An executor, in the broadest sense, is one who carries something out (in other words, one who is responsible for executing a task).



Executor (female form: sing. = executrix, pl. = executrices) is also a legal term referring to a person named by a maker of a will, or nominated by the testator, to carry out the directions of the will. Typically, the executor is the person responsible for offering the will for probate, although it is not absolutely required that he or she do so. The executor's duties also include the disbursement of property to the beneficiaries as designated in the will, obtaining information about any other potential heirs, collecting and arranging for payment of debts of the estate and approving or disapproving creditors' claims. An executor also makes sure estate taxes are calculated, necessary forms are filed and tax payments made, and in all ways assists the attorney for the estate. Also the executor makes all donations as left in bequests to charitable and other organizations as directed in the will. In most circumstances the executor is the representative of the estate for all purposes, and has the ability to sue or be sued on behalf of the estate. The executor also holds legal title to the estate property, but may not use that property for the executor's own benefit unless expressly permitted by the terms of the will.

A person who deals with a deceased person's property without proper authority is known as an executor de son tort. Such a person's actions may subsequently be ratified by the lawful executors or administrators if the actions do not contradict the substantive provisions of the deceased's will or the rights of heirs at law.

Where there is no will, a person is said to have died intestate - "without testimony". As a result, there can be no actual 'testimony' to follow, and hence there can be no executor. If there is no will or where the executors named in a will do not wish to act, an administrator of the deceased's estate may instead be appointed. The generic term for executors or administrators is personal representative. In England and Wales, when a person dies intestate in a nursing home, and has no family members who can be traced, those responsible for their care automatically become their executors, a fact which "few realise."[1]

Under Scottish law, a personal representative of any kind is referred to as an executor, using executor nominate to refer to an executor and executor dative to an administrator.

See also


  1. ^ Hurren, Elizabeth (May 2002). "Patients' rights: from Alder Hey to the Nuremberg Code" (in English). History & Policy. United Kingdom: History & Policy. http://www.historyandpolicy.org/papers/policy-paper-03.html. Retrieved 9 December 2010. 

External links

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Look at other dictionaries:

  • Executor — Genre Combat lourd Type Super Destroyer Stellaire Constructeur Chantiers navals Kuat Chantiers navals Fondor[Note 1] Longueur 19 kilomètres …   Wikipédia en Français

  • executor — ex·ec·u·tor /ig ze kyə tər/ n: a person named by a testator to execute or carry out the instructions in a will compare administrator Merriam Webster’s Dictionary of Law. Merriam Webster. 1996 …   Law dictionary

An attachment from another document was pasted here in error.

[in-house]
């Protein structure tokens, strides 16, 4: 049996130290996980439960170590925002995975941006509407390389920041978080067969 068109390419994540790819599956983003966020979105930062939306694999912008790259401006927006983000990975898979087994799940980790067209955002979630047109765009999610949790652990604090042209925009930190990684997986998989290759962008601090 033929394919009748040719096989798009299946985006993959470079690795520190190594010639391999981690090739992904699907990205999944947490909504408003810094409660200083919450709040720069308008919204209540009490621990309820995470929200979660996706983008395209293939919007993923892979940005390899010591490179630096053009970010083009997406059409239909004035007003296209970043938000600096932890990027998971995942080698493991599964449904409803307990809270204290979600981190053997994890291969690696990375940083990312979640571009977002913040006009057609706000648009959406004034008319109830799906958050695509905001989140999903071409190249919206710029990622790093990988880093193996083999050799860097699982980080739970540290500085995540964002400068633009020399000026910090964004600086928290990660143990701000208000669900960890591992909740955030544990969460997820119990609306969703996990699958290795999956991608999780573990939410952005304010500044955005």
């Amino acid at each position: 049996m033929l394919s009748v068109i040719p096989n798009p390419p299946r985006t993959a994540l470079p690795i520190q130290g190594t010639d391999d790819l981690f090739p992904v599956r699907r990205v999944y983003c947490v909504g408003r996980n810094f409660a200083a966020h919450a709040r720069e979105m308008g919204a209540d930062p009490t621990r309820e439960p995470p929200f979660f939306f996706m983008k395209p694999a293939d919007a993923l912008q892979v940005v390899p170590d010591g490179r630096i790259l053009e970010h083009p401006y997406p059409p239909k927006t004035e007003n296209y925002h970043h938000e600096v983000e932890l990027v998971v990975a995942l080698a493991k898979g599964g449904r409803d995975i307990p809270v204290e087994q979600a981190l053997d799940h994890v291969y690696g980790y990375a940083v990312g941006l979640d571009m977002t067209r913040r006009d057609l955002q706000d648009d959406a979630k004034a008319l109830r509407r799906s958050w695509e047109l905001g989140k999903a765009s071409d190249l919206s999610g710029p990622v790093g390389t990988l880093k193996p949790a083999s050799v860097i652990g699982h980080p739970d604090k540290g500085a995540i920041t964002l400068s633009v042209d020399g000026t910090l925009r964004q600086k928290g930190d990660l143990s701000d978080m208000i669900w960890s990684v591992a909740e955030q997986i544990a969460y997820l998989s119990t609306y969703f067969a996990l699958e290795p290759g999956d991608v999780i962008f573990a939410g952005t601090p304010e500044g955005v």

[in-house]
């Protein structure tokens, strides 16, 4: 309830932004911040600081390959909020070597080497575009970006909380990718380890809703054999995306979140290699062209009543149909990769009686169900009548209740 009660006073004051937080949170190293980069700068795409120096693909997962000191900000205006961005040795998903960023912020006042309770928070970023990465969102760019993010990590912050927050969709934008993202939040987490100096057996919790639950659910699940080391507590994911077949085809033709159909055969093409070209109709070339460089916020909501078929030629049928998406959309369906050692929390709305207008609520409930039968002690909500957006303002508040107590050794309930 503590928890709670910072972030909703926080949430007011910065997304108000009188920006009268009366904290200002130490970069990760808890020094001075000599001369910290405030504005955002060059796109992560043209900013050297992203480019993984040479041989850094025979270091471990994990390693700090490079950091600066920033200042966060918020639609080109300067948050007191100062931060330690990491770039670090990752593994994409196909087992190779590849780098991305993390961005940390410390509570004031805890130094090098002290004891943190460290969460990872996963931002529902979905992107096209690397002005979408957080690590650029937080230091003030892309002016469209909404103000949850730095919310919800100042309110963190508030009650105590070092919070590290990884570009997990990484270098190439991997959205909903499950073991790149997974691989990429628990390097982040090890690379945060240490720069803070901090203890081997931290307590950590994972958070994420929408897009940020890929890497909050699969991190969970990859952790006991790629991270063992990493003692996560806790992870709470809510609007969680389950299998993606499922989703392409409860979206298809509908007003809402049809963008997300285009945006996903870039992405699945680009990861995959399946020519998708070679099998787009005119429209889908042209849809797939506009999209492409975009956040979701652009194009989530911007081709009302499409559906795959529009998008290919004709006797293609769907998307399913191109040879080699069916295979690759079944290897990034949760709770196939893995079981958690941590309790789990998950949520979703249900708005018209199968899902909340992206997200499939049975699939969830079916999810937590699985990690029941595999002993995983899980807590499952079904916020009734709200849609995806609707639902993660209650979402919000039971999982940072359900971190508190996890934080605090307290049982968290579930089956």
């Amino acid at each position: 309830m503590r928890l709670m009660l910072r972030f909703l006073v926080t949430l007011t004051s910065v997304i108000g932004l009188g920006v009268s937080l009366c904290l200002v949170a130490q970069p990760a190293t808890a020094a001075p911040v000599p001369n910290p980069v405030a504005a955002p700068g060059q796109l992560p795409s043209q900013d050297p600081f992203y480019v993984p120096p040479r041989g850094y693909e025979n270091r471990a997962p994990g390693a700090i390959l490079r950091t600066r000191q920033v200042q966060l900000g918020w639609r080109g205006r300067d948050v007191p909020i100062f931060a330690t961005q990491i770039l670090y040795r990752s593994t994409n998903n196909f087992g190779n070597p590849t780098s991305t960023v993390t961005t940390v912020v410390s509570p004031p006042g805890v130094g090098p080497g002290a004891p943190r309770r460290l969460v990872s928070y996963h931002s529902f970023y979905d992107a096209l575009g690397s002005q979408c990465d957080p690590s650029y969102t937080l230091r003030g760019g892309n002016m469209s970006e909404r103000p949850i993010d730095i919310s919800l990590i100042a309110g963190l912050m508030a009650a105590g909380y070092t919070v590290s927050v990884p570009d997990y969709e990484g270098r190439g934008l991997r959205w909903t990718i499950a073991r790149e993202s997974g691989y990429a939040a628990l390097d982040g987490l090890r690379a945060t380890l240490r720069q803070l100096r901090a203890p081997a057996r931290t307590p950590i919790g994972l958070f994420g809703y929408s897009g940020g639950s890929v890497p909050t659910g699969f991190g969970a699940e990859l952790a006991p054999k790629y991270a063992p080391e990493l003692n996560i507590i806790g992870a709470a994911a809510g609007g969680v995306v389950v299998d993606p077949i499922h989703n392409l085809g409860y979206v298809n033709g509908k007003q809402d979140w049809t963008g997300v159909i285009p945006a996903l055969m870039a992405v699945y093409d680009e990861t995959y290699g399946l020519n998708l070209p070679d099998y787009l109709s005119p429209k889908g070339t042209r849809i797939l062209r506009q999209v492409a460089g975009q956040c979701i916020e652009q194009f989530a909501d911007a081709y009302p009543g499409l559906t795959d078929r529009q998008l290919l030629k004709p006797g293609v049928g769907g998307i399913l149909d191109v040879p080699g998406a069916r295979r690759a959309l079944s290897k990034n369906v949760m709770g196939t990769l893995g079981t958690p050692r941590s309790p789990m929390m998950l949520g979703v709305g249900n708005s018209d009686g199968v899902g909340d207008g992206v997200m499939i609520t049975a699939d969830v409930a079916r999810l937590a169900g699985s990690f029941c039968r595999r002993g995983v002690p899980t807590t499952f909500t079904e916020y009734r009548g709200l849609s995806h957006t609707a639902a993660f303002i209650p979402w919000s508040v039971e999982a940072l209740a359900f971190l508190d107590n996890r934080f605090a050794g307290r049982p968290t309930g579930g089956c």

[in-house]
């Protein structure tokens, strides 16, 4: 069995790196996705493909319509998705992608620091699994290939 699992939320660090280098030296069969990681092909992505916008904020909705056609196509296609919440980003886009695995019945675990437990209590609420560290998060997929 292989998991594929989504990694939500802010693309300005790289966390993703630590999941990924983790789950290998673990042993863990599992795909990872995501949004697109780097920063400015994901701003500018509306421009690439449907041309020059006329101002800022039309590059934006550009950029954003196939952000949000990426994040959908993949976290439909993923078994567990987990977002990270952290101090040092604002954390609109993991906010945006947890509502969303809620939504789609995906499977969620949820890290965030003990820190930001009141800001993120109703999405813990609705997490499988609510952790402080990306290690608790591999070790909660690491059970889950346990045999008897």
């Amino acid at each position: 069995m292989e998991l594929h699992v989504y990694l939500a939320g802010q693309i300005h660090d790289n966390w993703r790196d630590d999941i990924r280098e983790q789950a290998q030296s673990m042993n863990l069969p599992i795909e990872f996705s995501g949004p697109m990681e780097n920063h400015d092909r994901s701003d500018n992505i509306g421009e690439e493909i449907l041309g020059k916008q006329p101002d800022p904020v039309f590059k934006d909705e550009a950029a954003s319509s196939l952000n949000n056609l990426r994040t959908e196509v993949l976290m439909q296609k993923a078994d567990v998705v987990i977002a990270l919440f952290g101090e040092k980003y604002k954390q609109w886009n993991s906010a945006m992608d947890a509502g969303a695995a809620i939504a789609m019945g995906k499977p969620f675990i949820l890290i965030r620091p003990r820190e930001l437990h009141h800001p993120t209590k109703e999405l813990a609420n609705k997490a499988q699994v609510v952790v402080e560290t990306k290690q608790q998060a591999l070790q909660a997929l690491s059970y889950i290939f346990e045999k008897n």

• executor — EXECUTÓR, OÁRE, executori, oare, adj. Executant. ♢ (Substantivat) Executor testamentar = persoană însărcinată să aducă la îndeplinire dispoziţiile din testamentul cuiva. Executor judecătoresc = funcţionar însărcinat cu îndeplinirea unor acte de… …   Dicționar Român

  • executor — executor( trix) /agzekatar/ A person appointed by a testator to carry out the directions and requests in his will, and to dispose of the property according to his testamentary provisions after his decease. In re Silverman s Estate, 6 Ill.App.3d… …   Black's law dictionary

  • executor — executor( trix) /agzekatar/ A person appointed by a testator to carry out the directions and requests in his will, and to dispose of the property according to his testamentary provisions after his decease. In re Silverman s Estate, 6 Ill.App.3d… …   Black's law dictionary

  • Executor — Ex*ec u*tor, n. [L. executor, exsecutor: cf. F. ex[ e]cuteur. Cf. {Executer}.] 1. One who executes or performs; a doer; as, an executor of baseness. Shak. [1913 Webster] 2. An executioner. [Obs.] [1913 Webster] Delivering o er to executors paw?… …   The Collaborative International Dictionary of English

  • executor — |z...ô| adj. s. m. 1. Que ou aquele que executa. • s. m. 2. Carrasco. (Também se diz executor de alta justiça.) …   Dicionário da Língua Portuguesa

  • executor — [ek′si kyo͞ot΄ər; ] for 2 [ eg zek′yo͞o tər, igzek′yə tər; eg zek′yətər, ig zek′yətər] n. [ME executour < OFr & ML executor, both < L executus, exsecutus, pp. of exequi, exsequi, to follow up, pursue < ex , intens. + sequi, to follow:… …   English World dictionary

  • Execūtor — (lat.), Vollstrecker, Vollzieher. E. testamenti, Testamentsvollstrecker …   Pierer's Universal-Lexikon

  • executor — late 13c., from Anglo Fr. executour, from L. executorem/exsecutorem, agent noun from exsequi/exsequi (see EXECUTION (Cf. execution)). Fem. form executrix is attested from late 14c …   Etymology dictionary

  • executor — meaning an official appointed to carry out the terms of a will, is pronounced with the stress on the second syllable. It should be distinguished from executioner, an official who carries out a sentence of death …   Modern English usage

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